This was somehow equal parts shocking, yet unsurprising—Beauty School Dropout’s lyrics frequently feature lines like “I’m addicted to your type of punishment,” “Tied up in your bedroom,” and “Your touch hurts so good.” BSD’s soft nudging of the envelope— plus their heavy duty industry backing and carefully curated image— return to the tried-and-true traditions of OG punk bands like the Sex Pistols. Yet, they remain gentle enough to land within the range of “pop,” and don’t rise to the level of offense with their live set. This is all presented nearly wordlessly, leaving the audience to interpret its meaning for themselves/.

And though Beauty School Dropout prefer to let actions speak louder than words during their live set, they still seek to open up a serious dialogue through their music. Hutzler explains, “A lot of our songs are about mental health or past mental health that we’ve dealt with.” For example, “Almost Famous,” the track with a feature from Hoppus, contains the lyric, “Everybody wants a piece of me until they start to see I’m struggling.” Obviously, mental health has been a topic of conversation in this genre of music since its inception— “emo” is short for “emotional,” after all.

He explains that the recurring theme of mental health—as well as the emphasis on originality— led to the inclusion of the “who are you?” interlude after the album’s title track, “We Made Plans and God Laughed.” The band explains it was originally part of the aforementioned preceding song, but their label advised them against it due to length; the inclusion of the interlude served as their happy medium.

Hutzler says, “The voices [in “who are you?”] are all pulled from an interview— we had to recreate them—but they’re pulled from an interview with a catatonic schizophrenic, so it’s talking about what he wants to do with his life. It’s all subtle hints towards mental health, and creating more of a dialogue around everything we’re creating and putting out.” Burdett adds, “[It’s] trying to inspire people to… be authentically themselves in a weird, artsy way that we get off to.”

The album cover—a ghostly female figure in a white nightgown with a blank circle for a face, set against a dark background, with the album’s title scrawled in red over top—hits on these themes, too. The band explains the artwork is a still from a music video, the result of their scramble for a cover ahead of the rapidly approaching deadline for the album. According to Burdett, “[It] speaks to everything we talk about, it’s like identity loss, it’s actually a mirror [over the face], so it’s reflecting back to you, but you can tell it’s a human. And even though it happened serendipitously, there’s a reason we were drawn to it.”

And Beauty School Dropout are dead set on spreading their message as far as they can. When asked about the band’s upcoming plans, Hutzler confidently asserts they have their eyes set on stadiums: “I think that’s a good, two-to-three-year plan. That’s the goal.” For now, though, they’re going to give small bars like Beat Kitchen and clubs like The Troubadour their all. “[Performing to] ten million people or ten people, it’s the same thing to us,” Burdett says. However, they have little doubt in their mind they’ll reach stadiums in the not-so-distant future, in part due to their belief in the power of collectively directing their energy towards their objectives. Hutzler says, “We manifest everything. We are big manifesters.”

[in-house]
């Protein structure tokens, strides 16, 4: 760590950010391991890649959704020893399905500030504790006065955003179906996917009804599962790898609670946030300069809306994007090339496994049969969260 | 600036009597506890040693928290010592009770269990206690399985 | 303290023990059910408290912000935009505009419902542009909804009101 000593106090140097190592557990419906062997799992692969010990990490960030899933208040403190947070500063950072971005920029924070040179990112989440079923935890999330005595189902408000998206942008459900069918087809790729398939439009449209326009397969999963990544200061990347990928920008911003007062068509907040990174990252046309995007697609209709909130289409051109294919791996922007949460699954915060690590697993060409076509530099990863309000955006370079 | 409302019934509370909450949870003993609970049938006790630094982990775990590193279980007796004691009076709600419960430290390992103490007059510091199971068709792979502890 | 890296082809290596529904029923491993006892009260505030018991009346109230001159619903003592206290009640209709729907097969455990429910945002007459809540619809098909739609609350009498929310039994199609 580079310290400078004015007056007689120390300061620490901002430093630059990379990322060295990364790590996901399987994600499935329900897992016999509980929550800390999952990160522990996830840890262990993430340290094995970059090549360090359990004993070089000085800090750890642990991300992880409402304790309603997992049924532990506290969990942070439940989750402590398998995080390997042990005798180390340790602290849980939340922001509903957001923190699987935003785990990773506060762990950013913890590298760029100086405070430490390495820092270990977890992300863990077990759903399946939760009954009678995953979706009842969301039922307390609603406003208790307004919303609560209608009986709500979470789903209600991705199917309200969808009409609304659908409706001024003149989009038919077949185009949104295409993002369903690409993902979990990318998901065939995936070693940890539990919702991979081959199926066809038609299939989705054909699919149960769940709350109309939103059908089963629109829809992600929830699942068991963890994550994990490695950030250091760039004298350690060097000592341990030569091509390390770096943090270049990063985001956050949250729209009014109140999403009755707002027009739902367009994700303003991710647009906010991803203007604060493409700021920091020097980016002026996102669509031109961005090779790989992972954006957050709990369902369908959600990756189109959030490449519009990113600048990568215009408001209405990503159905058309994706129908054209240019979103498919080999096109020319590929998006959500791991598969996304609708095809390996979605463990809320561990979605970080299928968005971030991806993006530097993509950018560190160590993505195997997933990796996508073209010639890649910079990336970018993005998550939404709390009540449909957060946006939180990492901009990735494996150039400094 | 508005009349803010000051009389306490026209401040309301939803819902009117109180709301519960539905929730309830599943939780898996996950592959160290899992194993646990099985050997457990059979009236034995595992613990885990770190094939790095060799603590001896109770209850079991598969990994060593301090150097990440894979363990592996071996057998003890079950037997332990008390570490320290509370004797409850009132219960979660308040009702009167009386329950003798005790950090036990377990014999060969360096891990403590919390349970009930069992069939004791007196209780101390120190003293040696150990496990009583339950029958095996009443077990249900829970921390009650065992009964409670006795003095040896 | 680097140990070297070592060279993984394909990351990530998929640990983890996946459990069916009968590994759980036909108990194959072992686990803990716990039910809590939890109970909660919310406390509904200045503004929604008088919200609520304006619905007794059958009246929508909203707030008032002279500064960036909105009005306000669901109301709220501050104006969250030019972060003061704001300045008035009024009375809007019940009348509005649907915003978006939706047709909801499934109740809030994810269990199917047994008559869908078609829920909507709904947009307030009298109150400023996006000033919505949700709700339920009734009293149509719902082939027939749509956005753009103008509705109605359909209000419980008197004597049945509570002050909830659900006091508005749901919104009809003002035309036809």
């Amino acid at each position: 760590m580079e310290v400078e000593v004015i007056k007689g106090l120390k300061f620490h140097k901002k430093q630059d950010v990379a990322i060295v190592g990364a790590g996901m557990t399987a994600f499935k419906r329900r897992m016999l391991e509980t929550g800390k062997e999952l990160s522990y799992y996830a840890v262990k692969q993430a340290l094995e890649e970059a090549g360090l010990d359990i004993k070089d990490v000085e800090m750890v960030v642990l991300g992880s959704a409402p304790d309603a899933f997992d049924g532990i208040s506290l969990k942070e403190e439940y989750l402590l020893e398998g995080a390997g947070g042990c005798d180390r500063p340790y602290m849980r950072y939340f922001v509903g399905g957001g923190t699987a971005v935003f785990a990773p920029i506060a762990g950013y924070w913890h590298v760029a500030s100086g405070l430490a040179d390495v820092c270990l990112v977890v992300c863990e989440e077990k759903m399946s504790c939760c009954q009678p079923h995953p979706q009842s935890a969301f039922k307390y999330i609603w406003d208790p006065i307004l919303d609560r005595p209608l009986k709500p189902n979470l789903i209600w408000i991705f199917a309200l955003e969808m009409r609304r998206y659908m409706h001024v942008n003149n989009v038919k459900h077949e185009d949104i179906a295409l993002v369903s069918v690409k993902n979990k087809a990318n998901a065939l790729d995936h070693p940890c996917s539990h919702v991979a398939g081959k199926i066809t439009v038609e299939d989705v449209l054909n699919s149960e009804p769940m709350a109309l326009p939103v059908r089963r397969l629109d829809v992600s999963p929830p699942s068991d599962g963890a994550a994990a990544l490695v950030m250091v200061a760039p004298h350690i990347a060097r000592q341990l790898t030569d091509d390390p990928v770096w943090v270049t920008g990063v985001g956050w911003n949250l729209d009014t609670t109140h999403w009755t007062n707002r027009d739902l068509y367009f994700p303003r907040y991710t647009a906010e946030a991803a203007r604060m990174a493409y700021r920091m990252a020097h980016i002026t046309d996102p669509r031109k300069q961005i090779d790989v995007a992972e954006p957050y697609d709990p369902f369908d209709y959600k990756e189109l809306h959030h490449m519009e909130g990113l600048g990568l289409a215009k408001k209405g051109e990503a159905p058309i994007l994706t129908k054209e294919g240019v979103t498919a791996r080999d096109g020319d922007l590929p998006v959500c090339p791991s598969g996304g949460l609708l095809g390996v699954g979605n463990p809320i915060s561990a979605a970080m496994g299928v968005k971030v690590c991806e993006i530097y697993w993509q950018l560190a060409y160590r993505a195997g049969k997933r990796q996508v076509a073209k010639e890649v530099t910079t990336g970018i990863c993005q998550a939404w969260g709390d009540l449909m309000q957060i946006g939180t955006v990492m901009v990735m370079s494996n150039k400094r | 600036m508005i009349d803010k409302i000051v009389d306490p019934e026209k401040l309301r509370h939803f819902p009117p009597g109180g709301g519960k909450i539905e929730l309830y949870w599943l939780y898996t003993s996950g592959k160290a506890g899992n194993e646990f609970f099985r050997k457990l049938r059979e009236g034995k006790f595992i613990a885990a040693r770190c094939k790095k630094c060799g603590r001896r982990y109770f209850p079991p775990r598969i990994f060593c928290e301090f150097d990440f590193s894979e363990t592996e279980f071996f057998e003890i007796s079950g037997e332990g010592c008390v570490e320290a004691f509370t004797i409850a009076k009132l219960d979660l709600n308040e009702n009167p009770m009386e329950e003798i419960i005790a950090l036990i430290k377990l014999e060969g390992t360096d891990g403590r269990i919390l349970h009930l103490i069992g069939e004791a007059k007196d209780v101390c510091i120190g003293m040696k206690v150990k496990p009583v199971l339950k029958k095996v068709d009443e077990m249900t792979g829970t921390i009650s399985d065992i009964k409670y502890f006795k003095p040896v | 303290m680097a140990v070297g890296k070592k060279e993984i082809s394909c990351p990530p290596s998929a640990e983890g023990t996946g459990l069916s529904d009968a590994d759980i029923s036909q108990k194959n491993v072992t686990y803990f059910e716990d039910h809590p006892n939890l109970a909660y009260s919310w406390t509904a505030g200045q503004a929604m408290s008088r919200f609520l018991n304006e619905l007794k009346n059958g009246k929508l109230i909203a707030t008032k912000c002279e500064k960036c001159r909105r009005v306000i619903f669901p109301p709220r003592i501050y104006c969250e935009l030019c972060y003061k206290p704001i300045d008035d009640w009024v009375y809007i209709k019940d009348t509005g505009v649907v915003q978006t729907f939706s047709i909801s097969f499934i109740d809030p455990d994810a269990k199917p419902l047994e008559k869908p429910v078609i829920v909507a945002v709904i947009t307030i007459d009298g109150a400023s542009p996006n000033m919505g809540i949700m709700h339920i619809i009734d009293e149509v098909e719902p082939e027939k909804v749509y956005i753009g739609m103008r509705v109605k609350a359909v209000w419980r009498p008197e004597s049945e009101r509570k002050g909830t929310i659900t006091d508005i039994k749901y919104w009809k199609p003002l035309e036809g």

Though he’d playfully scoffed at the “analysis everyone in LA gives me” about his star sign—Aquarius, if you were wondering—Hutzler and his bandmates have faith in the power of manifestation. (This somehow came as little surprise—probably because Pete Wentz, Verswire’s strategic advisor, has posted on his Instagram account lauding the benefits of meditation and psilocybin on his mental health.) Bardo elaborates on their process: “We basically just get in a circle, and hold hands, and think about the thing, and just put energy towards it. And so far, it’s worked out great.” Hutzler emphasizes that the effects of this exercise are “so immediate it’s absurd,” and reiterates, “We are firm believers.”

In our review of “Assassin”, the first single off “We Made Plans and God Laughed,” we wrote that  “while their 2021 EP Boys Do Cry was wrapped in candy-like pop, it teased harder elements with each track— [now] Beauty School Dropout go all the way with emo rock.” The rest of the album didn’t disappoint. The band has still kept elements of the semi-melancholy straightforwardness present since their first single (“Last Time”), but have evolved into a more mature and nuanced sound, bringing an even harder edge into songs like “Fight Mode.”

“The edge that we talk about is being unafraid to be 100% authentically yourself, even if it’s fucking brutally painful or unfortunate for some of the people around you,” Hutzler explains. Beauty School Dropout’s live shows—and hard-hitting sonic landscape— manifest the teeth that’ve been missing from rock and pop-punk for so long the kids had to revive the fossilized.

Bardo flashes a smile. “It’s rock and roll, baby.”

Keep up with all things Beauty School Dropout

by Sarah // Photos by Weronika Koleda

Significant revisions have been made since this article’s original publishing.